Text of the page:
Inside they find what remains of The Doctor -- a glowing dance of light that represents the "scar tissue" remaining from all of his travels across time and space. The Great Intelligence dives inside, destroying itself but also attacking all The Doctor's past selves at once and preventing all his victories. Stars go out in the sky, signifying the destruction of worlds that were no longer rescued by The Doctor; Jenny disappears from existence; Strax reverts to his most brutal Sontaran self without The Doctor's influence and attacks Vastra. Clara realizes what she must do and also dives into the matrix of The Doctor's past to prevent the Great Intelligence's vengeance and close the loop on her mysterious origin in The Doctor's life. The Doctor shares a poignant goodbye with River Song, whom he had been pretending not to hear to spare themselves pain, and then enters his own timestream to save Clara.

The Doctor and Clara meet again in a cavern, a "place" only inhabited by echoes of The Doctor's selves. There they find a mysterious individual that is not one of the eleven Doctors we know, all of whom Clara mentions seeing. The Doctor tells us that this is the one who broke the promise of "The Doctor," a name chosen as a sort of covenant with himself. This person is his secret. The figure tells us that he committed the acts he committed in the name of peace and sanity. The Doctor counters that might be true but that the choices made were not done in the name of The Doctor.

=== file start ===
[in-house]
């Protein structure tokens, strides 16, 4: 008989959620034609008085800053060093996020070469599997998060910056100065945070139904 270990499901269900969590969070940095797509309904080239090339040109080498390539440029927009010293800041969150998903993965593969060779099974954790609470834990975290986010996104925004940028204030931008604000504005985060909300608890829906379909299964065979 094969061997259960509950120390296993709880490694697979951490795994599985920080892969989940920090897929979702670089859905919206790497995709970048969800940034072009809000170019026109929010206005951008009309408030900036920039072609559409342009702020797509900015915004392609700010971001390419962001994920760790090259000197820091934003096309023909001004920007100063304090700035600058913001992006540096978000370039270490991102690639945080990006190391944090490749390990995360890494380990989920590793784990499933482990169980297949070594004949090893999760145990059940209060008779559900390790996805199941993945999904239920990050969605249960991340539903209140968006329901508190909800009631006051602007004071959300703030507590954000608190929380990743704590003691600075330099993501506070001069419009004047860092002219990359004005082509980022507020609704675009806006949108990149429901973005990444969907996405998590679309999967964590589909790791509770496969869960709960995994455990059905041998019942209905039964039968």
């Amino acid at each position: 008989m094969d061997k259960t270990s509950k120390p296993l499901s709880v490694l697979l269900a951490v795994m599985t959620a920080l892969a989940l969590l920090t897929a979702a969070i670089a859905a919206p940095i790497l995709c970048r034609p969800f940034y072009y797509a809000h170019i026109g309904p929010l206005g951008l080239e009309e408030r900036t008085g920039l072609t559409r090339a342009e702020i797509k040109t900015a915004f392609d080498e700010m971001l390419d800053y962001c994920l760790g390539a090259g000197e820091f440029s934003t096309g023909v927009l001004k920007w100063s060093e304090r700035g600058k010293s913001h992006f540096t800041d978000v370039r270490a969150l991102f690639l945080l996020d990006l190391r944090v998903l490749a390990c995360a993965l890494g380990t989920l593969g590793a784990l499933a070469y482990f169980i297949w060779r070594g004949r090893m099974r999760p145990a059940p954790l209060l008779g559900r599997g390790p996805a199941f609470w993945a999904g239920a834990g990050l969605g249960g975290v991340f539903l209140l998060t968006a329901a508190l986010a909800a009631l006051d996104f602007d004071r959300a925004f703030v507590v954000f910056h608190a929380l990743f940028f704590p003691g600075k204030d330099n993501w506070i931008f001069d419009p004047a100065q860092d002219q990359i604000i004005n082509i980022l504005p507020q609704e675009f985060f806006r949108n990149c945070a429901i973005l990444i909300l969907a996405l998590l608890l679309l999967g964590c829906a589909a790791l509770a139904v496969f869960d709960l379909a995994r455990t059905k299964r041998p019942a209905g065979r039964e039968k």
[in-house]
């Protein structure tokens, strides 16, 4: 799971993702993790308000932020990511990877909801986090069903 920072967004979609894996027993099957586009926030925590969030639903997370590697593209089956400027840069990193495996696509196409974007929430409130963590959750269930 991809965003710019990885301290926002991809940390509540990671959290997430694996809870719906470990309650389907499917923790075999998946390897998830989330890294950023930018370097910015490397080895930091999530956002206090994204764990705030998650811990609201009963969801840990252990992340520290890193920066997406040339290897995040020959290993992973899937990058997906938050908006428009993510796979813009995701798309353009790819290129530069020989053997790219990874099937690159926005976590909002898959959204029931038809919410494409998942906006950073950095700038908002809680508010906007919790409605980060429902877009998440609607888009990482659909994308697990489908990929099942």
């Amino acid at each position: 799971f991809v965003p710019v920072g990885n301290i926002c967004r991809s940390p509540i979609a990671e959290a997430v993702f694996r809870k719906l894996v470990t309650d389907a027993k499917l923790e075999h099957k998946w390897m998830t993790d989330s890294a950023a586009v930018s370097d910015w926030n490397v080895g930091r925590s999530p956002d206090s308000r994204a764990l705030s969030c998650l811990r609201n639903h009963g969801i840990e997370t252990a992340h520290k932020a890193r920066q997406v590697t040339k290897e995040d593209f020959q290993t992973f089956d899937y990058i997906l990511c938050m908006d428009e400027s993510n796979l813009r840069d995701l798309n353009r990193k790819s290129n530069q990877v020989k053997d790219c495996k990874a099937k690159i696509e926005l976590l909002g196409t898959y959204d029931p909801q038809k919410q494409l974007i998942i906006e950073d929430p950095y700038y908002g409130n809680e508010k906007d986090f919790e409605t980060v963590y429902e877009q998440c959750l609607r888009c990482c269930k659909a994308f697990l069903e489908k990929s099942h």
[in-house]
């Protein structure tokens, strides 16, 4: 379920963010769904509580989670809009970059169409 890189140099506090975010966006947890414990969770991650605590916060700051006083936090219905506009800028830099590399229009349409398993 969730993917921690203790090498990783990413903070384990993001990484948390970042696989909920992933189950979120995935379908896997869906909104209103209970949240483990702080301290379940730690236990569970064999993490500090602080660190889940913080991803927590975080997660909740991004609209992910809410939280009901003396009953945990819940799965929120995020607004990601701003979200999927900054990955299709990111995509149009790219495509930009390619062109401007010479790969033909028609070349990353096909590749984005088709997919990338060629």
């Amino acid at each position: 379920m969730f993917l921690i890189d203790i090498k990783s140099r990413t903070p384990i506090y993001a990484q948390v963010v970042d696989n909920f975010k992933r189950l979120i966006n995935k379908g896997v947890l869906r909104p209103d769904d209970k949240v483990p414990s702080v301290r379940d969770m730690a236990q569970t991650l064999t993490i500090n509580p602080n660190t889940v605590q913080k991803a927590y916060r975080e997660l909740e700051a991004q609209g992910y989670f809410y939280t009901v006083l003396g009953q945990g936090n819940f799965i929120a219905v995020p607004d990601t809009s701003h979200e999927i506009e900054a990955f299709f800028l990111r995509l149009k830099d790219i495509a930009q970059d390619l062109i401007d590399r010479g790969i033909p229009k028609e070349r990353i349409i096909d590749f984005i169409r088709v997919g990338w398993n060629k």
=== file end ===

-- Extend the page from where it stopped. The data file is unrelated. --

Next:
The figure turns, and a title card informs us that this is in fact The Doctor, portrayed by John Hurt. Is he a splinter regeneration from some alternate past? Is he a past incarnation that was concealed from us all along, perhaps involved in the pre-Eccleston Time War? Is he the future self that was entombed on Trenzalore, the blood-soaked, war-tested darker self mentioned by the Great Intelligence?

I do not know the answer, and I have no strong inclination toward a theory or explanation. Now that the "Impossible Girl" is solved (dashing my earlier bold but completely wrong prediction of a surprise regeneration with Jenna-Louise Coleman as the new Doctor, as did the official announcement by Smith this past week that he will be returning for another season), we have a new mystery to ponder for the 50th anniversary special in November, which promises to feature at least three Doctors, including this new one. The Internet is abuzz over this, so please continue the buzz here.